Christian Education a Gift to Society, Says Pope

Launches Rome's Ecclesial Congress

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VATICAN CITY, JUNE 12, 2007 (Zenit.org).- Christian education is formation in authentic freedom since it implies a discovery of the love of God which gives meaning to life, says Benedict XVI.



The Pope said that on Monday in the Basilica of St. John Lateran when he inaugurated the ecclesial congress of the Diocese of Rome. The congress is being held through Thursday.

"This is the decisive challenge for the future of the faith, the Church and Christianity," the Holy Father said, "and it is, therefore, an essential priority of our pastoral work: bring to Christ and the Father this new generation, which in large part, lives in the world far from God."

The theme for the congress is "Jesus Is Lord, Educating in the Faith, in Discipleship and in Witness."

Benedict XVI said: "Educating in the faith is by no means easy. ... [Today] there is talk of an 'educational emergency.'

"We could also say that such an emergency is inevitable. In a society and a culture that too often make relativism their creed, the light of truth slowly disappears and people end up doubting the goodness of life and the validity of the relationships and responsibilities that constitute it."

"Hence," the Pope continued, "education tends to be reduced to the transmission of certain abilities or know how, while seeking to fulfill the new generations' desire for happiness by cramming them with consumer products [that provide only] ephemeral gratification. Thus both parents and teachers are easily tempted to abdicate their educational duties and no longer even understand what their own role, or rather the mission entrusted to them, is.

"The Church's commitment to educate in the faith […] takes on, as never before, the additional value of being a contribution to helping the society in which we live escape from the educational crisis afflicting it."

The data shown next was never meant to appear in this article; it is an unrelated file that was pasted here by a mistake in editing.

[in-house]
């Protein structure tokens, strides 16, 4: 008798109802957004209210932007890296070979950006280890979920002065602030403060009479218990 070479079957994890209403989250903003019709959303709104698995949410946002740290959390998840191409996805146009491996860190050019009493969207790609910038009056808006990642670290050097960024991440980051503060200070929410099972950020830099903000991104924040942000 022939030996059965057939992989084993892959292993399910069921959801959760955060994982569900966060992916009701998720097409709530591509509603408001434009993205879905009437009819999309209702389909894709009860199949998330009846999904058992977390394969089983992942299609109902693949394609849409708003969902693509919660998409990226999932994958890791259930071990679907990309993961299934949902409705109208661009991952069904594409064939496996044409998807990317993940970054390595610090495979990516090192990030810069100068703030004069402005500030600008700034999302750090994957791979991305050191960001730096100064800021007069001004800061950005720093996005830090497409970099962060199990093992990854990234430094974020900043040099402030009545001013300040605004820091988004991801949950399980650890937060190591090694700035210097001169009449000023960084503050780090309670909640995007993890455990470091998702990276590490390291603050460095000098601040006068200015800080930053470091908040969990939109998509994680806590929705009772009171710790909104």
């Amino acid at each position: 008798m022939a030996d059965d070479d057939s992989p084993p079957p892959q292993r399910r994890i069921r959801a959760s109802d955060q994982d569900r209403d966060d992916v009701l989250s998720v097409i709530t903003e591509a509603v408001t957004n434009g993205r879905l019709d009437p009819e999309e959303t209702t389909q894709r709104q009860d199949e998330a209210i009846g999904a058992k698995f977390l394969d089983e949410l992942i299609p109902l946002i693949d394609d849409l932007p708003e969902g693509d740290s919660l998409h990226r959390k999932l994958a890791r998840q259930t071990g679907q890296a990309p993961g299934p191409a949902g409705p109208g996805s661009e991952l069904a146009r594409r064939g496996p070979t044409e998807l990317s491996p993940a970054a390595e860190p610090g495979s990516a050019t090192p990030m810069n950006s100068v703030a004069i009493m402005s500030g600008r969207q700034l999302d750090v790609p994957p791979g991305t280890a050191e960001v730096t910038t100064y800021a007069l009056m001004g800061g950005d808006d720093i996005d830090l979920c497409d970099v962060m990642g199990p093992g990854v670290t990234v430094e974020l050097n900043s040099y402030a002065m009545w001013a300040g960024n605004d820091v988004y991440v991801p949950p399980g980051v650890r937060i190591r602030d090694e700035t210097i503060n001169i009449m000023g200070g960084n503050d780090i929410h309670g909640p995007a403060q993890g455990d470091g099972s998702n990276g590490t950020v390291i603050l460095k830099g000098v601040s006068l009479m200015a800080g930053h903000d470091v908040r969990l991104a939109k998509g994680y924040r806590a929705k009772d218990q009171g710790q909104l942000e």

Family's role

Benedict XVI added that the family has a fundamental mission and primary responsibility in faith education.

"The Christian family -- a little 'domestic church' -- and the larger family of the Church must develop the closest collaboration, above all as regards the education of children," he said.

The Pope considered the importance of Catholic schools which, he said, "undertake their mission on the basis of an educational plan that has the Gospel as its focus, and maintains it as the decisive point of reference in forming individuals and in all cultural proposals."

The Holy Father noted that state schools can be aided in their educational task by the presence of Christian teachers and families.

"Indeed, a healthy laicism of schools," the Pontiff affirmed, "as of the other institutions of the state, does not imply a closure to the transcendent or a false neutrality toward those moral values that are at the basis of the real formation of the individual."

Benedict XVI noted the influence of mass media in education, which he said are often "inspired by a mentality and a culture characterized by relativism, consumerism and a false and destructive exaltation, or rather profanation, of the body and sexuality."

"Yet precisely for the 'yes' that, as believers in Christ, we say to man whom God loves, we cannot be indifferent to the general orientation of the society to which we belong [...] to the positive and negative influences it exercises on the formation of the new generations," he added.

The Pope also considered vocations, noting that in recent years, Rome has had many new priests, but that the tide seems to be changing.

He said that "the most recent signs seem less favorable and stimulate our entire diocesan community to renew to the Lord, with humility and faith, the request for workers for his vineyard."